Language - Oma, Opa

The messages about Oma and Opa make me think there are as many difference
experiences as there are German families. My family came from the area of
Osnabrück and were all Low German speaking Lutherans. In our family our
grandparents have and still have been called Opa and Oma, however the children
always called their parents Pop and Nam. My cousins in Germany use the same
names, and my wife and I lived for a while with German family in Landshut in
Bavaria who used Opa and Oma.

    I have story written in 1776 in low German by a German relative who
lived in Melle, Kingdom of Hannover. My 56 year old cousin in Bremen, German,
cannot read the story but his father can as it is the dialect he learned in
school. Seems strange to me a father and his son learned in school different
versions of German.

    There were a number of families from what is now the Osnabrück of
Niedersachsen or Lower Saxony who came to southern Ohio. Though they arrived in
numbers from about 1860 to about 1900, most spoke their version of German most
of the time and always at home. My father and his siblings where not allowed
by the school until they learned enough English. That was in the period of
1915-1920. At family reunion in the early 1920s it was decided the family
ought to speak English. However an uncle who came to America in 1896 when 19
and died in the early 1940s never did learn any English and spoke only German.

    Though I knew some low German from my father and grandfather it forgot
in over the years. I can read and write standard or high German but have a
difficult time conversing in German.

Your posting brought back a memory or two. My grandparents on my father's side were first generation Americans born to German parents. Their families had settled in St. Louis in the late 1850's and for the most part stayed there. My grandad's family emigrated from Lower Saxony (Helfren, which, I am told, is today a suburb of Bad Rothenfelde). My Great Great Grandfather was a royal forester who was stationed there (if that is the right term). My grandma's folks came from Bielefeld (I don't remember the German territory that is in - Hesse?) and were merchants.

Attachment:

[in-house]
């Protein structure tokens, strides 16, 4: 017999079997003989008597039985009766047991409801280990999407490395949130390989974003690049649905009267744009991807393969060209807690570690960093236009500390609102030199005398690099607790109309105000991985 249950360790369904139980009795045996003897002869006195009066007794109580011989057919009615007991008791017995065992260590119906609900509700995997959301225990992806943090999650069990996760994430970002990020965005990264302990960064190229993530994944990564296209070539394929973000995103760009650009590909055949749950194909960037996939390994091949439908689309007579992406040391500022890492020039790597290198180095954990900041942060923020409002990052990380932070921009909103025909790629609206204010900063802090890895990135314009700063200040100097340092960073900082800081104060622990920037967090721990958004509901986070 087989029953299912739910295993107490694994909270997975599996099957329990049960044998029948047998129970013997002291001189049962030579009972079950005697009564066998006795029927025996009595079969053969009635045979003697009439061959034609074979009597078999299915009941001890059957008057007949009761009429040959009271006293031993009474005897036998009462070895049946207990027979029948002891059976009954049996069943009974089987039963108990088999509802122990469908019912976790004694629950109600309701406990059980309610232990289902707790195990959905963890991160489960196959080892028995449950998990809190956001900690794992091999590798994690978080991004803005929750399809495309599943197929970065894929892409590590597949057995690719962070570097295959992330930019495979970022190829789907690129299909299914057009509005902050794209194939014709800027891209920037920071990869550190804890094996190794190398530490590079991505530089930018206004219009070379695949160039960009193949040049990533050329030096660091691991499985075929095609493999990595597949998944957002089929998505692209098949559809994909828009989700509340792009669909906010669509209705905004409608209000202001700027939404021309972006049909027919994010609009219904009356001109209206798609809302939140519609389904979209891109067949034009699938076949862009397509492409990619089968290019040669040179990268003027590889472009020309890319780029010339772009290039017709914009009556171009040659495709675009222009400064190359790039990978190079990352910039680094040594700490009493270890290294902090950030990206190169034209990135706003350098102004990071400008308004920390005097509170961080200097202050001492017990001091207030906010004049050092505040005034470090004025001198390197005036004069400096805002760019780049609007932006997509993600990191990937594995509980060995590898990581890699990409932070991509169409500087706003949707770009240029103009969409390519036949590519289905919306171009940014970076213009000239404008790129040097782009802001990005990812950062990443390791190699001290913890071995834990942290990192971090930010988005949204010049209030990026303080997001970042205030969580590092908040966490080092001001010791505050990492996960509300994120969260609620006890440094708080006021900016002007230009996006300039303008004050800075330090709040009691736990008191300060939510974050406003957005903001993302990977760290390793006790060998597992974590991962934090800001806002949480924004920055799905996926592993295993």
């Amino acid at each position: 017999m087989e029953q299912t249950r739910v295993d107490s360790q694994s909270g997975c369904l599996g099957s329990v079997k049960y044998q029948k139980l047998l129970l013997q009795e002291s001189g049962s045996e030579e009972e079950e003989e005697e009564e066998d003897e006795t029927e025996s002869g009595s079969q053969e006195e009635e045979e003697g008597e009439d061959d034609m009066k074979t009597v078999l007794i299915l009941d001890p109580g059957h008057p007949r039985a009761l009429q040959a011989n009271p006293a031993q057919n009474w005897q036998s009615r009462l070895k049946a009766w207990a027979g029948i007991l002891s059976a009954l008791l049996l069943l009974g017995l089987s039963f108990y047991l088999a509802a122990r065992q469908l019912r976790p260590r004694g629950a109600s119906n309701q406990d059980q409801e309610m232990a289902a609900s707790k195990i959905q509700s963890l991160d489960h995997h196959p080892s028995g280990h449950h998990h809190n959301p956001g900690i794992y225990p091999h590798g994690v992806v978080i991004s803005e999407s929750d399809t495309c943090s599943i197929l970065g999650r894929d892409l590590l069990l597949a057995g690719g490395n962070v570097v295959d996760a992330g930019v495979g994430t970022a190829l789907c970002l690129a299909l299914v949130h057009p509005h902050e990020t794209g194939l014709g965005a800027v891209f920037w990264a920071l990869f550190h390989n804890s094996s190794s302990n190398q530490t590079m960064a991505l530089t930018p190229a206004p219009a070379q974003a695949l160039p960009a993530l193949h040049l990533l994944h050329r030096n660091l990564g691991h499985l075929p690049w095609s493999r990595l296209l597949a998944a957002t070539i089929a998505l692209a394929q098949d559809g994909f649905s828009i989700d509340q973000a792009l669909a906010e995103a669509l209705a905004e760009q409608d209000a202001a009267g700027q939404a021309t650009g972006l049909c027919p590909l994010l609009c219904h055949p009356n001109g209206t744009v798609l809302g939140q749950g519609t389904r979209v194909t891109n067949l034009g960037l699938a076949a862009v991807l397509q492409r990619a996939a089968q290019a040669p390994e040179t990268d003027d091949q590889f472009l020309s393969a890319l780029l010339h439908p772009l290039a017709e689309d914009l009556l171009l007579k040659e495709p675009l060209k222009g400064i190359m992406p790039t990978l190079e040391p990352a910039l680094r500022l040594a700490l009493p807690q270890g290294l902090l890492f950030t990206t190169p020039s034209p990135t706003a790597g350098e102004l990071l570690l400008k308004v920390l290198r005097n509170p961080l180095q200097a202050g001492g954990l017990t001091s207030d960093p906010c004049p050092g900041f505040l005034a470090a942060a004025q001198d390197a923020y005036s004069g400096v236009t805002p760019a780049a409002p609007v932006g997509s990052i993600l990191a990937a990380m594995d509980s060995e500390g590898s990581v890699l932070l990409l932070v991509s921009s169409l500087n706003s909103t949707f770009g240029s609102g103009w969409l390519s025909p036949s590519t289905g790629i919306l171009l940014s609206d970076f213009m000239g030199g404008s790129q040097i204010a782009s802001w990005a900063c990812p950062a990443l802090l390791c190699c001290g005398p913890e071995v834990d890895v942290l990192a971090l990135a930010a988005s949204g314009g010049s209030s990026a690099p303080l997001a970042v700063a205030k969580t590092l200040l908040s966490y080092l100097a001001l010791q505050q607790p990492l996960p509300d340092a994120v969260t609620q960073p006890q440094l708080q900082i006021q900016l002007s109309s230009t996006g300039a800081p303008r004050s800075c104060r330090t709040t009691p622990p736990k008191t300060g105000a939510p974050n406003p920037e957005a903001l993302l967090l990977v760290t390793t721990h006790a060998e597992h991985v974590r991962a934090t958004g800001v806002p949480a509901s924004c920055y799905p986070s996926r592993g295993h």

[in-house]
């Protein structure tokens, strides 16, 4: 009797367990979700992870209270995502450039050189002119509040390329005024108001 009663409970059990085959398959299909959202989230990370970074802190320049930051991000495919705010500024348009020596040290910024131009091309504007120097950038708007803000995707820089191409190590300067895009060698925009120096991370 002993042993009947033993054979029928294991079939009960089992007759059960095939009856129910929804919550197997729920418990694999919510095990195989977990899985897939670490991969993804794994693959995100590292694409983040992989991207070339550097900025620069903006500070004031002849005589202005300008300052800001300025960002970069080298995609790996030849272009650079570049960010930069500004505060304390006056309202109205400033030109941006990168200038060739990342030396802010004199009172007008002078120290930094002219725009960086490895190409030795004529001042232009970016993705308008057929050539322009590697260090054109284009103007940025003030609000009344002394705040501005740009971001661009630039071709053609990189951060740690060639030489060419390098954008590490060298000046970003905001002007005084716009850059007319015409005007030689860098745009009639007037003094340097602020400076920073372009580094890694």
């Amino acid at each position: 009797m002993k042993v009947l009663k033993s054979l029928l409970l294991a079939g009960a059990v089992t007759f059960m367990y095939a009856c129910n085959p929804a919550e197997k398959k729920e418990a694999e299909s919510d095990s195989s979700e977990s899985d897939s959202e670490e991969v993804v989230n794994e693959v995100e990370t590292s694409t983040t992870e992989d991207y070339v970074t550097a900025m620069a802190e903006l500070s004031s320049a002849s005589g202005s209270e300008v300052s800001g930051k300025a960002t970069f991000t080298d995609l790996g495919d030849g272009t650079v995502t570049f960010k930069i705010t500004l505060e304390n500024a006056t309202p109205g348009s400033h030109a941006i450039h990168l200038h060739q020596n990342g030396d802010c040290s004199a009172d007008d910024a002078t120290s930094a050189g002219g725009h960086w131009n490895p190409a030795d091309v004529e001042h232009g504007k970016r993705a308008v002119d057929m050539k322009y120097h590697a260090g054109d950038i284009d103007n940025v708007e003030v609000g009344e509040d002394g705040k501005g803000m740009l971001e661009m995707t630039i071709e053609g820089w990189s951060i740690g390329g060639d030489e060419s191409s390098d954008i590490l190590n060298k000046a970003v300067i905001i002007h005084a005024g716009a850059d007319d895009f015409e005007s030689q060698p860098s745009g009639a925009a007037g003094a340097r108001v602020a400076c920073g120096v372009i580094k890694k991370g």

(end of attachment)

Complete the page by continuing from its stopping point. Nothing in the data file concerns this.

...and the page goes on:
I grew up in a Swedish household in Chicago and my father and his parents died when I was young so I didn't see many German traditions. In fact the only one I remember (and I didn't know it until reading your post) was that I called my St. Louis grandparents Oompa and Nannie (I would have had to be taught that - I never would have dreamed these names up on my own).

German was never spoken in my presence as a child by my grandparents or father eventhough I am sure my grandparents were fluent in the language. They grew up in the German part of St. Louis (around 12th and Carr), went to German churches (St. Peter) and their families were engaged in business enterprises in the German community. Two of my great grandfather's brothers were very active in the German Evangelical Church, one as a pastor and one as head of the Church publishing house.

I suspect (based on documents and timing of actions) that they had some difficulties with the anti-German sentiment which developed prior to WW1 and I know that my father (who was an engineer) had a difficult time getting war related work in WW2 because of his Germanic ancestry. The may have tried to distance themselves from things teutonic. All I know is what I can gather from postings on this list.

In any event, Merry Christmas to all!

Al in Music City

Hallo Al,

    when your grandma's folk came from Bielefeld, those folk came from the
east of Westfalia. In that time Westfalia belonged to the Kingdom of
Prussia, together with big parts of "Rheinland". Today Nordrhein-Westfalia
is the the land within most inhabitants (ca. 18 Mill.) in German Federation.
Capital of Nordrhein-Westfalia is D�sseldorf. Bad Rothenfelde lies near the
border to East-Westfalia. In former times also Osnabr�ck belonged to
Westfalia and in old scripts you can read: >in Westfalia, what in old times
was named Saxony ....<. You see, nothing is so continually than change.
Sometimes change by marriages, often by wars, may be by political
arrangements - it is too difficult to explain all.

Have a Merry Christmas
Yours
Udo

<<They grew up in the German part of St. Louis (around 12th and Carr), we>>

Hi Al:

St. Louis was one of the unusual cities for settlement. Unlike Cincinnati and others, St. Louis was then in the midst of tremendous growth, so there was no 'German' part of town. Essentially, The Germans settled 35% North (yours), 50% South and 15% West.